The Carter administration is preparing to concede officially that the unemployment rate will climb to 8.5 percent by the end of this year but it also assumes the recession will hit bottom by then, to be followed by a slow recovery.
Preliminary figures compiled for the administration's delayed midyear economic forecast July 21 also predict that inflation will slow substantially in coming months, with consumer prices rising 11.9 percent during 1980 and 9.8 percent during 1981.
The new forecast, markedly different from those the White House made public in March and January, is based on a belief by top presidential advisers that the slide in the auto and housing industries has ended.
As late as last March, the administration was predicting that the recession would be relatively mild but would extend until well into next year. The jobless rate was expected to rise to a peak of 7.25 percent early in 1981.
The White House also predicted last March that inflation would be somewhat higher this year, with retail prices jumping 12.8 percent between late 1979 and late 1980, and 9 percent the following year.
However, in part because of the impact of President Carter's March 14 anti-inflation program, the recession has proved to be steeper than Carter predicted, while inflation appears to be coming down more rapidly.
The latest survey by the Labor Department showed the overall unemployment rate at 7.7 percent in June, up sharply from the 6 percent range at the start of the year. Consumer princes, meanwhile, have slowed visibly.
The new White House forecast would place the administration generally in line with the predictions of most private economists, with Carter slightly more optimistic both on unemployment and on inflation.
Chase Econometrics Associates, for example, is predicting a peak jobless rate of 8.7 percent in the fourth quarter of this year and an inflation rate of 13 percent for 1980 and 9.7 percent for 1981.
Some forecasters even are talking about a possible 9 percent jobless rate before the unemployment rate begins to turn down.
The forecast the administration is preparing -- still subject to minor changes, according to key officials -- assumes Congress will enact a $20 billion to $30 billion tax cut, covering individuals and business, for 1981.
Although the details have not been settled, the forecast assumes that the tax reductions are made effective as of next Jan. 1, but that they don't show up in employers' withholding statements until midyear.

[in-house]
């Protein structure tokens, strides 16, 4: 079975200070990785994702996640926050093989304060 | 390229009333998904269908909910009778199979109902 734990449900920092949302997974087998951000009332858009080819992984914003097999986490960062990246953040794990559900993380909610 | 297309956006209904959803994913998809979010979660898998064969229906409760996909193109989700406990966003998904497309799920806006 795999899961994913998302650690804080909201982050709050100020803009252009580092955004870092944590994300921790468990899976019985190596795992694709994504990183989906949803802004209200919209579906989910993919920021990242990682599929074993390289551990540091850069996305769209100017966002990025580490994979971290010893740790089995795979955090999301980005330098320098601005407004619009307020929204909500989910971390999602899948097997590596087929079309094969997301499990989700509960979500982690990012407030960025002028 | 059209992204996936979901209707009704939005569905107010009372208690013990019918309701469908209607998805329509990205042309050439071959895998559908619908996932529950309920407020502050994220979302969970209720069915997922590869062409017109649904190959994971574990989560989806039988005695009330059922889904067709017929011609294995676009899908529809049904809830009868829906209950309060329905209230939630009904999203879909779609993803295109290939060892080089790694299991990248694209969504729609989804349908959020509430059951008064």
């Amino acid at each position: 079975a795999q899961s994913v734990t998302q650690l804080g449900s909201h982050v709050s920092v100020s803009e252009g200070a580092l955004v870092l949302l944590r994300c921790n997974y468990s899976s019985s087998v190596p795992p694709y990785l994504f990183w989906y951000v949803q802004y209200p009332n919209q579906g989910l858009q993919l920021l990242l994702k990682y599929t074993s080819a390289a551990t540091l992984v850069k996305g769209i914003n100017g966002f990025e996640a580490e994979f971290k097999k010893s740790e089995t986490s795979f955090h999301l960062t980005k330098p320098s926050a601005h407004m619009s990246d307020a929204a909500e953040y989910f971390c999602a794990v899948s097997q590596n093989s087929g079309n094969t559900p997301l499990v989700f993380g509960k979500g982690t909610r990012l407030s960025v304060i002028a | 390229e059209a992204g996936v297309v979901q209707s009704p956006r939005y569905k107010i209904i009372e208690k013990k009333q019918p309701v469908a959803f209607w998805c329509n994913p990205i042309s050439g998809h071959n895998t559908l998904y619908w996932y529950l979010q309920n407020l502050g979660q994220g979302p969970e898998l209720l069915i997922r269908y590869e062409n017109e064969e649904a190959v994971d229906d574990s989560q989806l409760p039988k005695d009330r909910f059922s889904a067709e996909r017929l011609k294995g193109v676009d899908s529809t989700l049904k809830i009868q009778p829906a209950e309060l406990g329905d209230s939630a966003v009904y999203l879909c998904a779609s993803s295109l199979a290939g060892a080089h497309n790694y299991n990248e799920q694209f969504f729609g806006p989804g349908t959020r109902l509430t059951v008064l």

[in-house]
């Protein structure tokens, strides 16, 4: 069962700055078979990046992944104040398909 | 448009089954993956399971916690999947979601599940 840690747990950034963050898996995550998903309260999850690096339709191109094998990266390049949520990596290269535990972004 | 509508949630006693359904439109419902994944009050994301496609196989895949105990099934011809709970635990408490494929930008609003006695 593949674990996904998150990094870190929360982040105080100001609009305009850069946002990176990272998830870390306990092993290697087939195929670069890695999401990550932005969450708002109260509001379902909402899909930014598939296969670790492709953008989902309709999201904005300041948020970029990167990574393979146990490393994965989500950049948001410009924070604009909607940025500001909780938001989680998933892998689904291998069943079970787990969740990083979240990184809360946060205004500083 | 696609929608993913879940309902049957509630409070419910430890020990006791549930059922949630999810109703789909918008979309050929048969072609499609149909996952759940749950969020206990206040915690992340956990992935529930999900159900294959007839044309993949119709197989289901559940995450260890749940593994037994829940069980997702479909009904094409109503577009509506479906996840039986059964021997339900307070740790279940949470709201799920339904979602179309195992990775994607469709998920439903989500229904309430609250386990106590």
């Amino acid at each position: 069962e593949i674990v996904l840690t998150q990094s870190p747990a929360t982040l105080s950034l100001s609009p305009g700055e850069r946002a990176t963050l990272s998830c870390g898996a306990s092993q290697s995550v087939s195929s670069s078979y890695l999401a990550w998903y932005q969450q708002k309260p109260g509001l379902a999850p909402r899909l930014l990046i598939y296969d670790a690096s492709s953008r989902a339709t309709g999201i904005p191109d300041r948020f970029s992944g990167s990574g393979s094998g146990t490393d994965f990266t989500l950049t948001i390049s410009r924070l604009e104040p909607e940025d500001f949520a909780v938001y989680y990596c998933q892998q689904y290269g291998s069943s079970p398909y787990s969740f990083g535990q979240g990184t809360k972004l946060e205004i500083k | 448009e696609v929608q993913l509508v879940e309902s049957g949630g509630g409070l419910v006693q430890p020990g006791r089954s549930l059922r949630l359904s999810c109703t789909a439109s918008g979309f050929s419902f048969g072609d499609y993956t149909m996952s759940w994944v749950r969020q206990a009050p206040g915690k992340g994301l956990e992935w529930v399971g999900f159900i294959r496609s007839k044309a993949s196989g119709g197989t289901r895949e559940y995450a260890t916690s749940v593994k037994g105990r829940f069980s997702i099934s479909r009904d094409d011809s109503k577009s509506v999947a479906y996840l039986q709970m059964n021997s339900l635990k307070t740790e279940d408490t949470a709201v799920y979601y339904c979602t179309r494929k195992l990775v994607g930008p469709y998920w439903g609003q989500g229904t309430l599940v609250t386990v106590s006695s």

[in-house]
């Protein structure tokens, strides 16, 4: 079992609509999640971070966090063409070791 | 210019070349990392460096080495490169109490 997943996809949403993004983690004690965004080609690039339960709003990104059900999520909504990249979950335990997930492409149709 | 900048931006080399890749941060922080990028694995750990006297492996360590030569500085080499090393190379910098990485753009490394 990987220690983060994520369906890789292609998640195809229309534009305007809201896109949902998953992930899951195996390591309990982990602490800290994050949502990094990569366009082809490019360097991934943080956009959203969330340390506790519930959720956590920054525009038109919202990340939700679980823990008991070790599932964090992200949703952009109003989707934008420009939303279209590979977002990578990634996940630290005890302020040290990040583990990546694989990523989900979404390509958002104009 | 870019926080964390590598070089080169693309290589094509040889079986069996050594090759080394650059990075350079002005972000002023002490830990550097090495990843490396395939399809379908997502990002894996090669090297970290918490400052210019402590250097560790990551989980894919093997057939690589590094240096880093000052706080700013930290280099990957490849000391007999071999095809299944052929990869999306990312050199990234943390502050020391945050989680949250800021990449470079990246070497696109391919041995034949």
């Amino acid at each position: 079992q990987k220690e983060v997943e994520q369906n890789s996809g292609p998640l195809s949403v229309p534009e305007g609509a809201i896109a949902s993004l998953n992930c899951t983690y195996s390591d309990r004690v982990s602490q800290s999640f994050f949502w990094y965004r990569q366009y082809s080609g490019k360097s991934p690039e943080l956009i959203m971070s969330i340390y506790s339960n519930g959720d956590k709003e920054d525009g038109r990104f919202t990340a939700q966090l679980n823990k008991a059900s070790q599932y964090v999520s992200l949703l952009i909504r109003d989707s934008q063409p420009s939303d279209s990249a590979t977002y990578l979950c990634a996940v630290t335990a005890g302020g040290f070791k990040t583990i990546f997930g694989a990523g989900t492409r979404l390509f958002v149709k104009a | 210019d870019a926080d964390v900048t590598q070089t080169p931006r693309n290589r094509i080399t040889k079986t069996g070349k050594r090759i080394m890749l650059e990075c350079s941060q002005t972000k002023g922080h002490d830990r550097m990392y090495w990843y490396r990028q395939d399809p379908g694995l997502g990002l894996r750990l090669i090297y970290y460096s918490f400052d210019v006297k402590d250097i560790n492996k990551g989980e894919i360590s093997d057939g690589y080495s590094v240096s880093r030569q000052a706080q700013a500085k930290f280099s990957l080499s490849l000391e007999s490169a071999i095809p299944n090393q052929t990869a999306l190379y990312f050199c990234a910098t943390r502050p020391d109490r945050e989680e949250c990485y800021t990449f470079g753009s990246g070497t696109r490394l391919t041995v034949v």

The timing disparity often occurs when a tax bill is considered early in the year. Although Senate Democrats have pledged to take up a tax bill by Labor Day, the White House is pushing to postpone it until early 1981.
The administration's new forecast contains these details:
UNEMPLOYMENT: The jobless rate will rise sharply from the current 7.7 percent of the workforce to a peak of around 8.5 percent in the final three months of this year, and then edge down to just below 8 percent by late 1981.
INFLATION: Consumer price increases will slow substantially, rising by 11.9 percent or so between late 1979 and late 1980 and 9.8 percent or so between late 1980 and late 1981. That could mean a 6 to 7 percent annual rate in July and August.
GROWTH: The "real" gross national product, or actual output of the economy adjusted for inflation, will slump about 3 percent this year and rise by between 3 and 4 percent in 1981.
Officials now are expecting this so-called "real" output to plunge at an 8.5 percent annual rate in the second quarter of this year and at a pace about half that in the current quarter.
Administration officials have said privately they are convinced the breathtaking slide in the auto and housing industries has about reached its end right now, and that any "ripple" effect on other industries is apt to be relatively small.
However, that view is not shared by all forecasters. Some analysts still predict the sharp slump in sales earlier this year will prompt businesses to cut orders severely to work off inventories, delaying any vigorous recovery.